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Native Ooxide Formation Technique for Group III-V Semiconductor Device Fabrication that Enhances the Oxidation Rate


Selective oxide formation for Group III-V semiconductor device fabrication that enhances the oxidation rate.

Technical Challenge:

Unlike the ease with which silicon can be controllably oxidized to create thin-film oxide layers during silicon-based electronic device fabrication, thin-film oxide formation during the fabrication of electronic and optoelectronic devices based on the technologically important Group III-V semiconductor materials presents several challenges to device designers and fabricators. Mitigating these challenges is of particular interest to designers of devices that are lattice matched to indium phosphide, important for their optical communications and high-speed electronics applications.

Thin-film oxide layers situated amid or upon the multiple, single-crystal, thin-film semiconductor layers that compose electronic and optoelectronic devices are useful for their electrical insulating and low refractive index properties. The oxide layers are, in some cases, essential for device operation (e.g., the gate oxide in MOSFETs) and can, in other cases, enhance device performance (e.g., low refractive index material for the fabrication of DBR mirrors, and current and optical guiding apertures for lasers).

By and large, the preferred method of creating these thin-film oxide layers in device structures is by a selective oxidation process, rather than by thin-film oxide deposition. Unlike thin-film oxide deposition techniques (CVD, sputtering, etc.), selective oxidation can result in excellent oxide-III-V semiconductor interfaces, and can produce "buried" oxide layers without the need for supplementary epitaxial growth ("regrowth"). In general, the selective oxidation technique is a "wet" thermal process involving time-limited exposure of a device structure to temperatures around 500 degrees Celsius in a oxidizing ambient (e.g., water vapor). During this process, specific thin-film semiconductor layers, having been deposited among the other thin-film semiconductor layers during device epitaxial growth (MBE, MOCVD, etc.), undergo hydrolyzation oxidation. This transformation begins at the edges of these layers, exposed at the sidewalls of the device, and progresses laterally toward the center of the structure, leaving behind stable oxide layers amid the semiconductor layers of the structure. The other layers of the device are essentially unaffected by this process.

But application of the selective oxidation technique to the fabrication of devices based on Group III-V semiconductor materials is complicated by the limited selection of materials that (1) can be oxidized using a well-controlled process that is compatible with established device processing procedures and will not alter the other single-crystal thin-film semiconductor layers that compose device structures, and (2) are crystal lattice matched to commercially available Group III-V semiconductor substrates (GaAs, InP, etc.). Based on current knowledge, the only Group III-V semiconductor materials that can be readily and controllably oxidized using a selective oxidation process are those materials having high aluminum content. Examples of these materials include the binary AlAs, and the ternaries AlxGa(1-x)As, and AlxIn(1-x)As, where x, the aluminum mole fraction, is much greater that 0.5. (Unlike the room temperature, air-formed oxides of high aluminum content Group III-V semiconductor materials that eventually turn into powder, the wet thermal oxides of these materials are structurally sound and stable.)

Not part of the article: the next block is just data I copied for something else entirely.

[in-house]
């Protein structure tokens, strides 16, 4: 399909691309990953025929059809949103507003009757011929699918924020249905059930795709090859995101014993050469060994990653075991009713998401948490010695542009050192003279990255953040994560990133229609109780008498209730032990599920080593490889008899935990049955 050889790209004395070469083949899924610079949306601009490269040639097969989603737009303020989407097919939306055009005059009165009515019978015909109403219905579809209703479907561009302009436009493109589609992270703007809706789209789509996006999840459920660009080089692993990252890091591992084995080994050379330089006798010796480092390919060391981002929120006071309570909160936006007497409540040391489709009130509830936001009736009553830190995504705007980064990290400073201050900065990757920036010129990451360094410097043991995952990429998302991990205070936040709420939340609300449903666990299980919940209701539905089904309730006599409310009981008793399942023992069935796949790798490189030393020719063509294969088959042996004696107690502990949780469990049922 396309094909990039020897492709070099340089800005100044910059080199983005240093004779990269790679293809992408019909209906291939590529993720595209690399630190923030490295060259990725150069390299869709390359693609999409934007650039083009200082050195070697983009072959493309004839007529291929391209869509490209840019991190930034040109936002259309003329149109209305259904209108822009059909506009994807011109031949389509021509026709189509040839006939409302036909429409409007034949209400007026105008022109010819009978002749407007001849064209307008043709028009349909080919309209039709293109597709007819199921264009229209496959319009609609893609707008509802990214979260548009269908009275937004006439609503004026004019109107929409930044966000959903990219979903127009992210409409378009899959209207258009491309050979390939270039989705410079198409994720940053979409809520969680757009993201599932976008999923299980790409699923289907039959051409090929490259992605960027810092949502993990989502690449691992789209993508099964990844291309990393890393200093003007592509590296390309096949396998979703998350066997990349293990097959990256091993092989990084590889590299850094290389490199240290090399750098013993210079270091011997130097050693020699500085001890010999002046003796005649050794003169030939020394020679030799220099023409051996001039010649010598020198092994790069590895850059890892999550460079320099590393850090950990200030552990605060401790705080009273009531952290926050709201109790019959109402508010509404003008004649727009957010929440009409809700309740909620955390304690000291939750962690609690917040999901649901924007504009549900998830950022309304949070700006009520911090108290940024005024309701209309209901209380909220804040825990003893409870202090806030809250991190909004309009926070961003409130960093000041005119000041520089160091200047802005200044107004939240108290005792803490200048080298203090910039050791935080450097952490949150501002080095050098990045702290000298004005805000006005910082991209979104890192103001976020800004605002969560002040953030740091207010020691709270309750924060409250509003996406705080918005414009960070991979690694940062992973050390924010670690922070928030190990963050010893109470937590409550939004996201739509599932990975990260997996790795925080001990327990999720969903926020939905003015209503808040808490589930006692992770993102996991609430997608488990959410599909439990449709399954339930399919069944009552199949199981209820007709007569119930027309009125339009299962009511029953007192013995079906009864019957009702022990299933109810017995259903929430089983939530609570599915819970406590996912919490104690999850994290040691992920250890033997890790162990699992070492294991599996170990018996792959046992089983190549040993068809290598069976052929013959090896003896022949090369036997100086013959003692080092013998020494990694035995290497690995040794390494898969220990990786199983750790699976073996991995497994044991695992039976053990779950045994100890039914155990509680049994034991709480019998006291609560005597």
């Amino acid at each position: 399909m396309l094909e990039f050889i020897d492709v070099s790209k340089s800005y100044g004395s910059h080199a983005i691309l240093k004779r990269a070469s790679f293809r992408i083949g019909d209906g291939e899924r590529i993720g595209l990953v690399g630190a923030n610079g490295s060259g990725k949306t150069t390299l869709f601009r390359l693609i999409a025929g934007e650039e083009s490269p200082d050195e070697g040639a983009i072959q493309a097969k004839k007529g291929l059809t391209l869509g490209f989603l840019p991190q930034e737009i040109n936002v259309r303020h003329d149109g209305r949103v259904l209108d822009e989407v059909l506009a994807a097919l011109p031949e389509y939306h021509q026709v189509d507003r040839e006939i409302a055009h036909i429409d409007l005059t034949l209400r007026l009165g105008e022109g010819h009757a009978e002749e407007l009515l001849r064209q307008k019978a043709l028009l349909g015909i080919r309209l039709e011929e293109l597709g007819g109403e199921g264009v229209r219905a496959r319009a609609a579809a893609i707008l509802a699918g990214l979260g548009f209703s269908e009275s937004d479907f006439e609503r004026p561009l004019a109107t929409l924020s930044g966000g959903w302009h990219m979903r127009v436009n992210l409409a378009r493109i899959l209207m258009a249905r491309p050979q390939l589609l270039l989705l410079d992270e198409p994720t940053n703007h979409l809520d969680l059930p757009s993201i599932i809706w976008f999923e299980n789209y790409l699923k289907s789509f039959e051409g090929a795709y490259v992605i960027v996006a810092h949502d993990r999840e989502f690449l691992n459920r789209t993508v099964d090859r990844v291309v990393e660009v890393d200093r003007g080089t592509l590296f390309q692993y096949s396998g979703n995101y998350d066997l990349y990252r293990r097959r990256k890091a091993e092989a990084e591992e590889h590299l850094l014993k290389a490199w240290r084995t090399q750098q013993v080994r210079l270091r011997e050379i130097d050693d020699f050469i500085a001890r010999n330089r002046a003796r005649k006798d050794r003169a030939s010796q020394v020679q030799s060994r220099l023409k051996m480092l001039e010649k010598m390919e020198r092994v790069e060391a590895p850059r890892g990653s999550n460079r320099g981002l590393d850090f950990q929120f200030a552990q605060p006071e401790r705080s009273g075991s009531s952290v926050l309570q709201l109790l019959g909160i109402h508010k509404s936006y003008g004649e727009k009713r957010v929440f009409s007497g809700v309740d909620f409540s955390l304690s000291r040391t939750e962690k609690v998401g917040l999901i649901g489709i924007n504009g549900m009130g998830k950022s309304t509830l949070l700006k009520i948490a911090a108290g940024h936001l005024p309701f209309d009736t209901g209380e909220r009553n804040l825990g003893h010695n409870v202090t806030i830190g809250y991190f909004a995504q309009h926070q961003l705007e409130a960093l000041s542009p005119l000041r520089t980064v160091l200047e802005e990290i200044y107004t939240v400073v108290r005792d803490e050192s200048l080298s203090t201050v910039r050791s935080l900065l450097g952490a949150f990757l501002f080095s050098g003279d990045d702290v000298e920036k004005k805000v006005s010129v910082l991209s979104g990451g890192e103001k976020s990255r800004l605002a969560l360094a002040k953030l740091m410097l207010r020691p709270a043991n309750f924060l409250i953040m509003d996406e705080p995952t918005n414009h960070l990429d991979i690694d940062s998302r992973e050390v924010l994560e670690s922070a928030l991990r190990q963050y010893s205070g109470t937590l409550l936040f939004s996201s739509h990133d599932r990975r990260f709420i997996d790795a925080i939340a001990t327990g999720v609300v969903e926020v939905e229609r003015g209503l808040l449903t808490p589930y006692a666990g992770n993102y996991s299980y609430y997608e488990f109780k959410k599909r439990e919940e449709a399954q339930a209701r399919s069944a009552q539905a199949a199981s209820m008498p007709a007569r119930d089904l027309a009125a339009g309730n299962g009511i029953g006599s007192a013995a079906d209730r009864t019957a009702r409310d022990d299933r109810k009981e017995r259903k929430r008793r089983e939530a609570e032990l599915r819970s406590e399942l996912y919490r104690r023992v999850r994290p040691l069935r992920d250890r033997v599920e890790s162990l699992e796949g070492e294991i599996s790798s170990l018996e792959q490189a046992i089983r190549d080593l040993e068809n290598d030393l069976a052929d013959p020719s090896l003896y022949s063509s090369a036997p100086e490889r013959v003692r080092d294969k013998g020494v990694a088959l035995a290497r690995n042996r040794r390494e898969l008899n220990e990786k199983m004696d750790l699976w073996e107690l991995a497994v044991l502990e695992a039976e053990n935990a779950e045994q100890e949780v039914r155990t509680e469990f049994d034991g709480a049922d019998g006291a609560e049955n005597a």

The challenge, then, for device designers in search of a material for selective oxidation purposes in Group III-V semiconductor-based device structures has been to find a high aluminum content material that is lattice matched to the substrate on which the devices are based. (Lattice-matching between the multiple semiconductor layers that compose a device structure and the substrate on which they are deposited is necessary to ensure that the elastic strain energy in the layers is less than the misfit dislocation formation energy. Dislocations can degrade device performance.)

Device structures lattice matched to GaAs present little challenge to device designers in this regard. Given that the AlAs and GaAs lattice parameters are matched within 0.1 percent, AlAs or high aluminum-content AlxGa(1-x)As layers situated among the other semiconductor layers of a GaAs-based device introduce little elastic strain energy into the structure and can be selectively oxidized using a wet thermal selective oxidation process. Selective oxidation of AlAs and high aluminum content AlxGa(1-x)As layers in device structures lattice matched to GaAs has been successfully employed in the fabrication of various electronic and optoelectronic devices.